Thank You for Smoking might not have made a massive splash at the box office, but it perfectly summed up something of the time it was made, where health issues were making bogeymen out of all those companies which sold things to us we were well aware were bad, but bought anyway because we enjoyed them. It was adapted from the novel by Christopher Buckley by director Jason Reitman, bringing a jaunty snap to a subject that could have been a lumbering, staggering, coughing wreck of a lecture. Nick is an anti-hero who Reitman, assisted by Eckhart's predatory charm, treats as an out and out hero, which made some audiences dubious about what they were being sold here.

Much as buyers of cigarettes might do well to be suspicious about what they are drawing into their blackening lungs every day, in fact. The effect of this is that we want to see Nick get away with murder, pretty much literally, as everyone who tries to stand up to him is a self-righteous weasel to the point of an insufferable holier-than-thou tone. He meets with two other friends who as a collective call themselves the Merchants of Death: the alcohol lobbyist (Maria Bello) and the firearms representative (David Koechner). They all know that their products cause thousands of deaths a year, yet Nick feels he is the most put-upon of the three, what with the media breathing down his neck, not to mention the doctors and politicians.

Nick has an idea to make more money for his bosses, and that is to put product placement for tobacco into movies, venturing to Los Angeles and meeting Hollywood bigshot Rob Lowe, one of a cast who pitch their performances just the right side of parody while making you recognise the shark's grin beneath the surface. The agent decides that the way to the world's hearts is through making a science fiction epic that glamourises smoking, but before this plan can get underway Nick finds himself in trouble. He has been subpoenaed to appear before a government body who want to place a skull and crossbones on cigarette packs, and worse, he has been targeted by a vigilante group who want him out of the way, a development that skirts too close to overstatement.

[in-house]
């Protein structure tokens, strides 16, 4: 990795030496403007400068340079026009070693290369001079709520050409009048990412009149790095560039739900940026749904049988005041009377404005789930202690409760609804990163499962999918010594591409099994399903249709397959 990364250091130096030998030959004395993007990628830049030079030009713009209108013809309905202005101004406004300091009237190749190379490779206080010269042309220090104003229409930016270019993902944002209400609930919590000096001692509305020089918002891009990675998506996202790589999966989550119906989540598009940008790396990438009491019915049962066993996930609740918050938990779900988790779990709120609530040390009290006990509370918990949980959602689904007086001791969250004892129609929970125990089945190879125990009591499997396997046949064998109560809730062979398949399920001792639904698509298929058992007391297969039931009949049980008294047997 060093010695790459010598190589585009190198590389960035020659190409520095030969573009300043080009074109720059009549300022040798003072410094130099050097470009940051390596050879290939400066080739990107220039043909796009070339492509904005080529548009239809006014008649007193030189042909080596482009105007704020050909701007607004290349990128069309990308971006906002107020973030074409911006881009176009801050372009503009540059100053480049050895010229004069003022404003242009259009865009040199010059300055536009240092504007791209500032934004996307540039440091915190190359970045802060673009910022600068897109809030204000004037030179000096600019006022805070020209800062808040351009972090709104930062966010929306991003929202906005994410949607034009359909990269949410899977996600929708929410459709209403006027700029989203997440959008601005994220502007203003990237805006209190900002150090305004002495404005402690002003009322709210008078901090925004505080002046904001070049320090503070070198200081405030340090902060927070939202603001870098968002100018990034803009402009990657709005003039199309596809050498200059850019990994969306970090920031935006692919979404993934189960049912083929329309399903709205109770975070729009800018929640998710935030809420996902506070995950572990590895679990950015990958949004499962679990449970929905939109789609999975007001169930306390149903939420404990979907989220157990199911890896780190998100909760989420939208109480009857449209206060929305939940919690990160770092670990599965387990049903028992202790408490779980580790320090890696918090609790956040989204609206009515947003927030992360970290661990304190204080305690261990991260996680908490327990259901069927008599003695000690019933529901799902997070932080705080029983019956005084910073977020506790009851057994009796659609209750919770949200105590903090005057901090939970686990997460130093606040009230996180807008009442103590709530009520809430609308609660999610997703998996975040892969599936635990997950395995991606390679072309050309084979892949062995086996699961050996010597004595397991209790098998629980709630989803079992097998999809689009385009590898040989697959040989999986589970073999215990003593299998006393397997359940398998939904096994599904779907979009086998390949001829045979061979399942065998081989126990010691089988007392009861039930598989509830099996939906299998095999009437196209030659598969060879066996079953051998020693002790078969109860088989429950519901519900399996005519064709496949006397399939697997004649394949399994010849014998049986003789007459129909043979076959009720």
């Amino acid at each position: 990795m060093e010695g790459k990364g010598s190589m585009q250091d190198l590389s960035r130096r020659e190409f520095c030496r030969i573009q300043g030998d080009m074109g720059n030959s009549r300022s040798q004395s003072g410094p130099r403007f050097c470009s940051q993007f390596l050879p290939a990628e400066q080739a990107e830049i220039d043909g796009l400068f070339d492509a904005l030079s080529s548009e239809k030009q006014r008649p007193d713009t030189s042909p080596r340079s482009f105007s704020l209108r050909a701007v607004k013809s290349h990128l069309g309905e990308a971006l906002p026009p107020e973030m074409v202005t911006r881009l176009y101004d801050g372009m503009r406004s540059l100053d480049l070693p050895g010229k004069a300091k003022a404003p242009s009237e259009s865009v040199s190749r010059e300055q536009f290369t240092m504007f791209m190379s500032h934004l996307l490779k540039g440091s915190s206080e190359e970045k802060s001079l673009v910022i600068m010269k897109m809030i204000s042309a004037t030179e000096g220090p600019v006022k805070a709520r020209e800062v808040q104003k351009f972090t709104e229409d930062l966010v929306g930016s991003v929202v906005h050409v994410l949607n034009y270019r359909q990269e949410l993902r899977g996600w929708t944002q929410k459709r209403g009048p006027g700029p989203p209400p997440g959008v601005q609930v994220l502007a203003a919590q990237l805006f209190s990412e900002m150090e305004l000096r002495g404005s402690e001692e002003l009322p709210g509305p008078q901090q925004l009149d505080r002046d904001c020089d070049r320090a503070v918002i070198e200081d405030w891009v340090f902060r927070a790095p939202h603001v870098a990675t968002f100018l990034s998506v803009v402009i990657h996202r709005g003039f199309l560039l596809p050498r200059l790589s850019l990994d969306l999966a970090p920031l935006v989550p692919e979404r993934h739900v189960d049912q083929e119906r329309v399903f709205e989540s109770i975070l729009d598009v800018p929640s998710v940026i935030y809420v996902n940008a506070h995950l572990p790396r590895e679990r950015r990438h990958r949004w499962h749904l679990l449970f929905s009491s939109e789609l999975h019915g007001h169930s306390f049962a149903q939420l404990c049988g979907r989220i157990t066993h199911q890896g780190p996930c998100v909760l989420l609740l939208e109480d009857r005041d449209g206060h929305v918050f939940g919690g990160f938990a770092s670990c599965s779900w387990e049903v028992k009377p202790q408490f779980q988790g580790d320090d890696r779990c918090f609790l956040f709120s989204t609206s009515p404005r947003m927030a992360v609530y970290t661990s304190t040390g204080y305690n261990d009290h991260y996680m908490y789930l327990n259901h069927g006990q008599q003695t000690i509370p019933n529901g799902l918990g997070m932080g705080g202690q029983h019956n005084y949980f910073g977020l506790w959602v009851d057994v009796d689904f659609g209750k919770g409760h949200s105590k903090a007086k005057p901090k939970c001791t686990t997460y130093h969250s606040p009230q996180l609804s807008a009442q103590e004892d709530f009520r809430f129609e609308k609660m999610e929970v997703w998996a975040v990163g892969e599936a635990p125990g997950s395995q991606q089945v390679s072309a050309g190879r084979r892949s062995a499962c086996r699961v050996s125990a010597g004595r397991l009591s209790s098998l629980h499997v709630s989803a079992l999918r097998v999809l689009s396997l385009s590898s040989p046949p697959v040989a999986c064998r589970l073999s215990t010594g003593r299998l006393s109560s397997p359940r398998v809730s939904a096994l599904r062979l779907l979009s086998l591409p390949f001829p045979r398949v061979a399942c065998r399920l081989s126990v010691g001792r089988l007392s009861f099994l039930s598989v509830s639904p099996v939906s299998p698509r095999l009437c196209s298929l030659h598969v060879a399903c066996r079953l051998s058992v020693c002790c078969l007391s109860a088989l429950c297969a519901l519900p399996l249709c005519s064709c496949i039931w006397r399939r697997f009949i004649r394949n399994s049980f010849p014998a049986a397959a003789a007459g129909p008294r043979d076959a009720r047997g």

But for all the smartass humour and razor sharp editing, there's a message about the malleable nature of truth here. The truth is that smoking kills those who partake of its pleasures in huge numbers, but Nick can make any attempts to hammer home this fact look like a serious infringement on personal freedoms. If people want to smoke being aware of the dangers, why shouldn't they? Probably because anyone dying of cancer doesn't think that their habit was absolutely worth it, but Reitman makes it look too easy to knock down the anti-smoking, and by extension pro-health in general groups, with doubletalk and manipulation of data skewed to back up Nick's claims. Nick's son looks up to his dad largely because he uses his powers of persuasion on the boy as easily as he does the public, and the film plays on Nick's guilt for being so Machiavellian, though not so much that he relents and changes his ways. Cynical, yes, but of its era, that too. Music by Rolfe Kent.
Reviewer: Graeme Clark

 

This review has been viewed 3995 time(s).

As a member you could Rate this film

 
Review Comments (0)


Untitled 1

Login
  Username:
 
  Password:
 
   
 
Forgotten your details? Enter email address in Username box and click Reminder. Your details will be emailed to you.
   

Latest Poll
Which star probably has psychic powers?
Laurence Fishburne
Nicolas Cage
Anya Taylor-Joy
Patrick Stewart
Sissy Spacek
Michelle Yeoh
Aubrey Plaza
Tom Cruise
Beatrice Dalle
Michael Ironside
   
 
   

Recent Visitors
Darren Jones
Enoch Sneed
  Louise Hackett
Mark Le Surf-hall
Andrew Pragasam
Mary Sibley
Graeme Clark
  Desbris M
   

 

Last Updated: